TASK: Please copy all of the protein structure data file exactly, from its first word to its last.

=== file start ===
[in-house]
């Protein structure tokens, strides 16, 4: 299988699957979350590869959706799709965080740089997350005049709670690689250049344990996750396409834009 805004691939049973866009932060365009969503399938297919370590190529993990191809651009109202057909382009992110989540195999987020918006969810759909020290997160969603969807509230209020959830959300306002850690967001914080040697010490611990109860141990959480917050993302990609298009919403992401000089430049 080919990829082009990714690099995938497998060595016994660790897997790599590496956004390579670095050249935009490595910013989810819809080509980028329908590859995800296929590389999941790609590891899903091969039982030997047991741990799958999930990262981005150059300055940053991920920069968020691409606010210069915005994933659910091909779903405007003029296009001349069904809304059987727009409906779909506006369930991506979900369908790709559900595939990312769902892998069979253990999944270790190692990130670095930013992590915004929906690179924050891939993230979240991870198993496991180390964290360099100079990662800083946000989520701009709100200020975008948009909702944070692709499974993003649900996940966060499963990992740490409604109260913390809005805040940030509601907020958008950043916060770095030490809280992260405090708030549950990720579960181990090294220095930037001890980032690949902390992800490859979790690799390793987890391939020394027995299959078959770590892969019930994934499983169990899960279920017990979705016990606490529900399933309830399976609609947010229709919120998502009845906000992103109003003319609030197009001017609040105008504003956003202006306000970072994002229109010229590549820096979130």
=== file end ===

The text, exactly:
[in-house]
């Protein structure tokens, strides 16, 4: 299988699957979350590869959706799709965080740089997350005049709670690689250049344990996750396409834009 805004691939049973866009932060365009969503399938297919370590190529993990191809651009109202057909382009992110989540195999987020918006969810759909020290997160969603969807509230209020959830959300306002850690967001914080040697010490611990109860141990959480917050993302990609298009919403992401000089430049 080919990829082009990714690099995938497998060595016994660790897997790599590496956004390579670095050249935009490595910013989810819809080509980028329908590859995800296929590389999941790609590891899903091969039982030997047991741990799958999930990262981005150059300055940053991920920069968020691409606010210069915005994933659910091909779903405007003029296009001349069904809304059987727009409906779909506006369930991506979900369908790709559900595939990312769902892998069979253990999944270790190692990130670095930013992590915004929906690179924050891939993230979240991870198993496991180390964290360099100079990662800083946000989520701009709100200020975008948009909702944070692709499974993003649900996940966060499963990992740490409604109260913390809005805040940030509601907020958008950043916060770095030490809280992260405090708030549950990720579960181990090294220095930037001890980032690949902390992800490859979790690799390793987890391939020394027995299959078959770590892969019930994934499983169990899960279920017990979705016990606490529900399933309830399976609609947010229709919120998502009845906000992103109003003319609030197009001017609040105008504003956003202006306000970072994002229109010229590549820096979130």